Heitugou (Chine): remains of a two-million-year-old playground?

Stones found at Chinese site could be toys used by man's early relatives

Julian Robinson

Source - http://www.dailymail.co.uk/news/article-3015842/Are-remains-two-million-year-old-playground-Stones-Chinese-site-toys-used-man-s-early-relatives-say-scientists.html?ITO=1490&ns_mchannel=rss&ns_campaign=1490

Scientists believe they may have uncovered evidence of a two-million-year-old playground in China.

Researchers found more than 700 stone artefacts in an area of less than six square metres in the Nihewan Basin, Hebei province.

Experts working at the Heitugou site have suggested the items were toys made by early hominids between 1.77million and 1.95million years ago.

27128b8e00000578 0 image a 2 1427541527254

The leader of the project, paleoanthropologist Wei Qi, has described the discovery as ‘amazing’.

The South China Morning Post quotes the Chinese Academy of Sciences expert as saying: ‘The site is a treasure chamber that may hold some useful clues to answer a lot of important questions, from the social structure of the early hominids to whether, when and how they arrived in Asia all the way from Africa.’

Close to 20,000 fragmented pieces but larger items – the majority between 20 and 50mm long - are believed to have been made by women and children.

Wei said one ‘finely made and beautifully shaped’ item was possibly a gift made by a mother for her child adding that ‘you can almost feel the maker’s love and passion’.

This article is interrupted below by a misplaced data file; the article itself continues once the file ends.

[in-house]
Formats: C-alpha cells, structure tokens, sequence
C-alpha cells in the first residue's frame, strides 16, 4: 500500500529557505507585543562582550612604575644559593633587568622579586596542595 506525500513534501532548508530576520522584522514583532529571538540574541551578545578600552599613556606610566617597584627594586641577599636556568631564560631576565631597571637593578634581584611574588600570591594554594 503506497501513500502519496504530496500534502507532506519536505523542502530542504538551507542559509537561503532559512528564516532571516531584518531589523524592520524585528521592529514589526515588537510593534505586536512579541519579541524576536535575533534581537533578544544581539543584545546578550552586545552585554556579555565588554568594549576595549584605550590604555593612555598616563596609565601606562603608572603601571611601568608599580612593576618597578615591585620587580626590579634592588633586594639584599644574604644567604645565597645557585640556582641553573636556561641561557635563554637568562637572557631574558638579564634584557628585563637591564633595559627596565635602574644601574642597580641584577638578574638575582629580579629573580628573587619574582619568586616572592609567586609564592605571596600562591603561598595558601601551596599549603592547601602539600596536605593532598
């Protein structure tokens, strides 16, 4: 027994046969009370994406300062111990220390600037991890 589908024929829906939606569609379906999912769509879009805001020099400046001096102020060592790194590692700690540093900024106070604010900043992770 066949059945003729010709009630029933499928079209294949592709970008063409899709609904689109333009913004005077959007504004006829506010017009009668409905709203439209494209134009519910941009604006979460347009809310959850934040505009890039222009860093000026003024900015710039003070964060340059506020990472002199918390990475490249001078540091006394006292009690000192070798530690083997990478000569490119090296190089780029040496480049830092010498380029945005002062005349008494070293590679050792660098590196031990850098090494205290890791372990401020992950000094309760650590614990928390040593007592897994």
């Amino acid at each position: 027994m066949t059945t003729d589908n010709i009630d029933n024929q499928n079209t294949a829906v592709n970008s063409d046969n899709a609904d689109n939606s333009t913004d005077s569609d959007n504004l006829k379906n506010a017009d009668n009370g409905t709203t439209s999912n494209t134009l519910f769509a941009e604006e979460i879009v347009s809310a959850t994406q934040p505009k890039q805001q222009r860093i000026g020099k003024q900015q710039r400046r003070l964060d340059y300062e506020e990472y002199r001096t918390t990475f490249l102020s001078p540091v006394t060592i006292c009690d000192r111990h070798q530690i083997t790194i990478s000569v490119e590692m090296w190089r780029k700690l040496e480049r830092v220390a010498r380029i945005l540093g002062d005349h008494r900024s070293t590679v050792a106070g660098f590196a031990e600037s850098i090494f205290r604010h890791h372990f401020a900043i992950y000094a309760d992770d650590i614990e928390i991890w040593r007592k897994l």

Researchers said the lack of evidence of animal remains and large stone tools added weight to the argument that the area was used by children rather than adults.

Scientists dated the site, discovered in 2002, using a special geochronological tool.

27128a5400000578 0 image a 1 1427541522834

Researchers found more than 700 stone artefacts in an area of less than six square metres in the Nihewan Basin (pictured), Hebei province

The items have been excavated and documented with the findings due to be published in an archaeological journal in China.

Nihewan Basin used to be a huge lake and it is thought the items were buried in a sudden landslide.

However, a debate has surfaced over the findings and researcher Gao Xing of the CAS Institute of Vertebrate Paleontology said it was important to determine whether the artefacts were all hand made.

The South China Morning Post report him as saying: ‘It is difficult to rule out the possibility that they were just stone fragments created by natural forces.

To determine whether they were hand-made artefacts may go beyond the limit of science today.’